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Subject: Will this poor archer move into the trap? rss

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Markus Bekken
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Will this archer use his single movememt point to walk into the trap? There is a theoretical route through the other enemies(green arrow), but this path cannot be used at the moment of moving - the archer only has one movement point.

Is the trap 'the only option' rules wise, making the archer move into the trap(blue arrow)?
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d w
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No, it will not move (as you say, there is another path through the archers, so it'll wait and try to take that path later)
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Markus Bekken
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icelock wrote:
No, it will not move (as you say, there is another path through the archers, so it'll wait and try to take that path later)


Thanks, thats how we played it in the end too.
 
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John B
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pg 31 seems to indicate that the archer will move into the trap. unless there is some more subtle point here i'm not grok'g?
 
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Paolino Paperino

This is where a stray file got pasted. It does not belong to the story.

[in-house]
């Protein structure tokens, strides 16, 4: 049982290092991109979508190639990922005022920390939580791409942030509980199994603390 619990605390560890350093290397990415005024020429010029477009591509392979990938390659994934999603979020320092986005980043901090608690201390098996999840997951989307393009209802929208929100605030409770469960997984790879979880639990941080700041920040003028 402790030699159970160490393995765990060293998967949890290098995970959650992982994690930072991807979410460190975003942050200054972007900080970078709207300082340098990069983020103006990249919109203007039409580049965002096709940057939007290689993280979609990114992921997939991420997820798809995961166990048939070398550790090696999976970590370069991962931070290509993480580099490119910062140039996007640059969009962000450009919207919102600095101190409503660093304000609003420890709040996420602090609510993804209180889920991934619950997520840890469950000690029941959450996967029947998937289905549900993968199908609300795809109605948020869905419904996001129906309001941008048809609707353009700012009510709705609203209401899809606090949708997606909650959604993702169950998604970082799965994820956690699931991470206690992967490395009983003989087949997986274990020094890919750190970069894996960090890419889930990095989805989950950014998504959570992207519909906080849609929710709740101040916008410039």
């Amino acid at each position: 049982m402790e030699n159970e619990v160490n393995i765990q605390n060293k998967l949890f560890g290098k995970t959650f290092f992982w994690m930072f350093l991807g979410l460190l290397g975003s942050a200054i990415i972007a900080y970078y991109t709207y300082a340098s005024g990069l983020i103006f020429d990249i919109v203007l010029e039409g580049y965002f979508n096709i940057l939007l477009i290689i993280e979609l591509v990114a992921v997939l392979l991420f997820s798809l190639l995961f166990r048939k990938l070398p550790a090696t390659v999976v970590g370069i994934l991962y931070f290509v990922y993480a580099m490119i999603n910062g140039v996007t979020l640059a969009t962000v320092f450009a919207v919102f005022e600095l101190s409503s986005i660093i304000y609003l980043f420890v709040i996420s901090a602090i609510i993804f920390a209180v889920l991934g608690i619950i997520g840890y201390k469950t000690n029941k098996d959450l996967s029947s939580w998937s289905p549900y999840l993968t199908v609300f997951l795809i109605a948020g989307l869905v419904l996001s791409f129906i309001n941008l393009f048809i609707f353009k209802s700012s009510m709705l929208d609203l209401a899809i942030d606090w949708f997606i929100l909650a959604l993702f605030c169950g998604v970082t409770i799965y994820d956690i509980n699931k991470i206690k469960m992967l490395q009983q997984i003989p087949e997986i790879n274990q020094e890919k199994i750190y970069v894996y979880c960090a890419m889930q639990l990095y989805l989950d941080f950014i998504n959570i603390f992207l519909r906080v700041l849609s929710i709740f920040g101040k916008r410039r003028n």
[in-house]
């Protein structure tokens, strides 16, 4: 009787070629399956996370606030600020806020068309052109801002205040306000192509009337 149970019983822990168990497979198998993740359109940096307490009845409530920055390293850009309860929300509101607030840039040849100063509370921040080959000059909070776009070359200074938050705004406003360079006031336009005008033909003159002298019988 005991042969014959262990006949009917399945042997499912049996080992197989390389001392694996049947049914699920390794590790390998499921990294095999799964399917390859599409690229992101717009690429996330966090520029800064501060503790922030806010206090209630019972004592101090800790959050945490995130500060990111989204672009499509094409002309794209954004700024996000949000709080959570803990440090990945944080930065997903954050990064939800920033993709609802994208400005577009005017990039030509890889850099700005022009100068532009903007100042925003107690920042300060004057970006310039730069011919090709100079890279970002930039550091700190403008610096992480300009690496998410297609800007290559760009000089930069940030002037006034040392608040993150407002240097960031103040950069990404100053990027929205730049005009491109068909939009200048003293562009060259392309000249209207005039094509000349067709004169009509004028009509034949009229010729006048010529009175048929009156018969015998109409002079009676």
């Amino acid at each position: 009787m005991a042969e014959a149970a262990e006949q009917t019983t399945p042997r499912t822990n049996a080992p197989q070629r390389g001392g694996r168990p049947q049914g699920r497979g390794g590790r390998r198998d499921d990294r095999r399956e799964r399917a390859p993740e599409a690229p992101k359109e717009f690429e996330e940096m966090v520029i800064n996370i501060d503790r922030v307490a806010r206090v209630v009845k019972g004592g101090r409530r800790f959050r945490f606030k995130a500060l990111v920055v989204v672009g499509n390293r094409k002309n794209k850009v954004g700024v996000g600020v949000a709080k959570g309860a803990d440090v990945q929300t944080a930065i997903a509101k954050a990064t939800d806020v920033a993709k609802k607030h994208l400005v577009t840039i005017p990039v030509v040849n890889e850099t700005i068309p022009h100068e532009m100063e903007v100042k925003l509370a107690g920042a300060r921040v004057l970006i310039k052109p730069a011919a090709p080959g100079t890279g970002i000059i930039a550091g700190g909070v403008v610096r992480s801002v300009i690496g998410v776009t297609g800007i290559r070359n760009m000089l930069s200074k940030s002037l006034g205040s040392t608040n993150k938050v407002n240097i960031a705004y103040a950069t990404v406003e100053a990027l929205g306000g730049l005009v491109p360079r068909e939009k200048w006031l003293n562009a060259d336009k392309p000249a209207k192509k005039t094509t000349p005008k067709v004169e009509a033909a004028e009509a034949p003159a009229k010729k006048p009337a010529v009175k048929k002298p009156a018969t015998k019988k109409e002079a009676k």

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Are you sure about that? The FAQ seems to say that the archer will move on the trap indeed

If a monster can't get within range to attack with its movement, will it still move closer?
Absolutely, monsters will always use the minimum movement required to get as close as possible to a hex where they can attack their focus, attempting to get into a position where they can attack with maximum efficiency if possible (e.g. avoiding disadvantage (first priority) or maximizing attacks on other targets (second priority)). Closeness is measured by the minimum total number of hexes the monster needs to physically move to reach the desired hex.
 
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Pete Thane
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Looking at the section about Focus on the FAQ (page 1 Monsters Turn) it looks to me that as the only path is through the trap then that is the way it will go.
 
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Jo Bartok
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Given unlimited movement points, it is not.
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Matthew Kameron
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My understanding is, since there exists a route to where he wants to go without going through the trap, the trap therefore counts as impassable terrain.

Therefore, he does not move through the trap, since it is a wall to him.
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Mr G
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As I understand it, the focus is the character. The archer must move closer to a point from which it could attack. The only route is through the trap. So it steps onto the trap.
 
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Frank Pelkofer